Despite its claims to the contrary, Iran is considered by the United States to maintain an active nuclear weapon development program. As recently as January 2001, the U.S. Department of Defense – seconded by the U.S. Central Intelligence Agency (CIA) – reported that Iran is seeking “technology for weapons development through an elaborate network of military and civilian organizations.” The Pentagon also declared that Iran “has an organized structure dedicated to establishing the capability to produce both plutonium and high enriched uranium.” Neither plutonium nor high enriched uranium is useful in Iran’s civilian power program, but these materials are indispensable for a nuclear bomb.
Russia remains Iran’s primary nuclear supplier. According to the CIA, Russia’s help “enhances Iran’s ability to support a nuclear weapons development effort, even though the ostensible purpose of most of this assistance is for civilian applications.” In Congressional testimony, the State Department has reported an acceleration in Russian assistance over the past few years, which could help Iran reduce the time needed to produce fissile material for nuclear weapons.
Russia’s principal endeavor – and source of income – in Iran is the construction of a 1000 megawatt light-water reactor at Bushehr, which has continued despite American efforts to slow the project down. In October 2001, Russia’s Izhora Plant Joint Stock Company shipped nuclear reactor core components to the Bushehr site. Assembly of the first reactor will reportedly begin in late December. The reactor is scheduled to be commissioned in 2003. Soon thereafter, Iran will begin to have access to spent reactor fuel containing bomb quantities of plutonium. Russia has also begun to take steps toward the construction of a second reactor at the site. The Russian firm Atomenergoproyekt has been working on a feasibility study.
Although the reactors at Bushehr will be inspected by the International Atomic Energy Agency (IAEA), there is concern that Iran and Russian are using them as a cover for the development of nuclear weapons. The Pentagon has stated that some Russian entities – most of them subordinate to the Ministry of Atomic Energy (MINATOM) – already have ties with Iranian nuclear research centers that are outside the bounds of what is needed for Bushehr. In October 2000, Robert Einhorn, Assistant Secretary of State for Nonproliferation, testified that much of this cooperation involved technologies related to the production of weapon-grade fissile materials, which included research reactors, heavy water production, and laser isotope separation for uranium enrichment.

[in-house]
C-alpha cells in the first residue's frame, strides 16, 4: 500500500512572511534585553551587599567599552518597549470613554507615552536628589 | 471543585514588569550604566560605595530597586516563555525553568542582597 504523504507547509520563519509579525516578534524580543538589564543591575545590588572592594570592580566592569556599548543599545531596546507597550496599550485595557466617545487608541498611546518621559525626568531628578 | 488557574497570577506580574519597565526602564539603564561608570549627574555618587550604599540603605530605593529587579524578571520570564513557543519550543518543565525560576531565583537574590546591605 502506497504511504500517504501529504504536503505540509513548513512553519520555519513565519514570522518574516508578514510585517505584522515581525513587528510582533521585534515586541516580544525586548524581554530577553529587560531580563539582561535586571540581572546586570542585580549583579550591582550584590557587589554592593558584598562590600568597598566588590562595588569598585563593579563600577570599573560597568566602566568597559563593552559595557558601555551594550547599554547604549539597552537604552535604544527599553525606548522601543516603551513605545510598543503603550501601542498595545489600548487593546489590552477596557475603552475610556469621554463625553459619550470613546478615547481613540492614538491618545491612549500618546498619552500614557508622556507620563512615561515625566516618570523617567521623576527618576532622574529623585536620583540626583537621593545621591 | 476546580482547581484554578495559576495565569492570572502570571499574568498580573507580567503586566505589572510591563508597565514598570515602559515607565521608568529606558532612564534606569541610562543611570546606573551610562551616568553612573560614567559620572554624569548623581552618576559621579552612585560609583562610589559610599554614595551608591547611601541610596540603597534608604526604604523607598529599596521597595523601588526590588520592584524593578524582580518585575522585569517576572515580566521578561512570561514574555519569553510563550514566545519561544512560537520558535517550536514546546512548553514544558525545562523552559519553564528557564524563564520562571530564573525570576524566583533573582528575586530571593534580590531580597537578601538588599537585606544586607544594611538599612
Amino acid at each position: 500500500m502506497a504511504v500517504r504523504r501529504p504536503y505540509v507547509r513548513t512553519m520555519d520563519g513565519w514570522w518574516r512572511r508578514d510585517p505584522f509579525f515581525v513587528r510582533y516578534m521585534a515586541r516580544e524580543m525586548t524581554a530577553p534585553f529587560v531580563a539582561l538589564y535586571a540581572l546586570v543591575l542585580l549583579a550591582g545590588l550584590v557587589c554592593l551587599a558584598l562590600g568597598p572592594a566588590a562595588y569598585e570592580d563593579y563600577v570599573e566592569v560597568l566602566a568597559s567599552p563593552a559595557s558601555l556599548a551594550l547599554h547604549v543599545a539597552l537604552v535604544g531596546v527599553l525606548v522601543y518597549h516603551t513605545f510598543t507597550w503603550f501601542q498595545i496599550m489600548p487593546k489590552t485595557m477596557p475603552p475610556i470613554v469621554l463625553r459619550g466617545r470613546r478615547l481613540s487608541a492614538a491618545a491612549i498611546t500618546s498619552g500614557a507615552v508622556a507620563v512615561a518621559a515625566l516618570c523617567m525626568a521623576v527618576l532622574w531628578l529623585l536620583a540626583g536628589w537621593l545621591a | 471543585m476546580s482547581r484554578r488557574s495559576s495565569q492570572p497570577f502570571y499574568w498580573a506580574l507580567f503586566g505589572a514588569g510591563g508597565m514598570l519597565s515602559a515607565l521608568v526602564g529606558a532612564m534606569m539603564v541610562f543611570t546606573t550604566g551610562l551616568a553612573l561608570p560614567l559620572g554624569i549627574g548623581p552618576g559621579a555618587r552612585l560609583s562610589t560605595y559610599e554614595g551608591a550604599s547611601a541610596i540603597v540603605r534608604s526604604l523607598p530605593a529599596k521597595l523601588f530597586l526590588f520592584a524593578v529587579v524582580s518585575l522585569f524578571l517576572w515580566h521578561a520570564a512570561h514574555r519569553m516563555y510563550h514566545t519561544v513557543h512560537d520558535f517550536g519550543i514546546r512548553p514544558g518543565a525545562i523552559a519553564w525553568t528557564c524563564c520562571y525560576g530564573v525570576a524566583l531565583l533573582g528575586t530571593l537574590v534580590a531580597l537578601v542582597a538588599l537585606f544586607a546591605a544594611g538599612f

Iranian procurement attempts
The United States has continued to oppose Iran’s efforts to import the means to make nuclear weapon material. These efforts have included the purchase of a uranium conversion plant from China. Such a plant is essential to enrich uranium to nuclear weapon grade. As a result of U.S. pressure, China pledged in October 1997 to terminate its involvement in a conversion project in Iran and agreed not to engage in any new nuclear cooperation with Iran. China and the United States agreed nevertheless that China would complete two smaller nuclear projects, neither of which is thought to pose a significant proliferation risk: a small research reactor and a zirconium production facility at Isfahan that Iran will use to produce cladding for reactor fuel. According to Pentagon, China has been abiding by its 1997 commitments.
Iran has also attempted to import atomic vapor laser isotope separation (AVLIS) equipment from Russia. U.S. officials protested the sale, which was planned by the D.V. Eremov Scientific Research Institute of Electrophysical Apparatus, overseen by MINATOM. In March 2001, Russian officials told the United States that the deal was cancelled. MINATOM officials had argued that the lasers could not be used in a uranium enrichment program, but American officials countered that the lasers could provide “a basis to scale up” a program to enrich significant quantities of uranium.
Soon after President George W. Bush took office in January 2001, it was reported that Moscow had permitted a Russian ship in the Black Sea to proceed to Iran with a shipment of high-strength aluminum onboard. According to one version of the story, Russian inspectors boarded the vessel but were told that the aluminum was intended for aircraft, and not for the manufacture of parts for gas centrifuges designed to enrich uranium. The vessel was permitted to continue to Iran.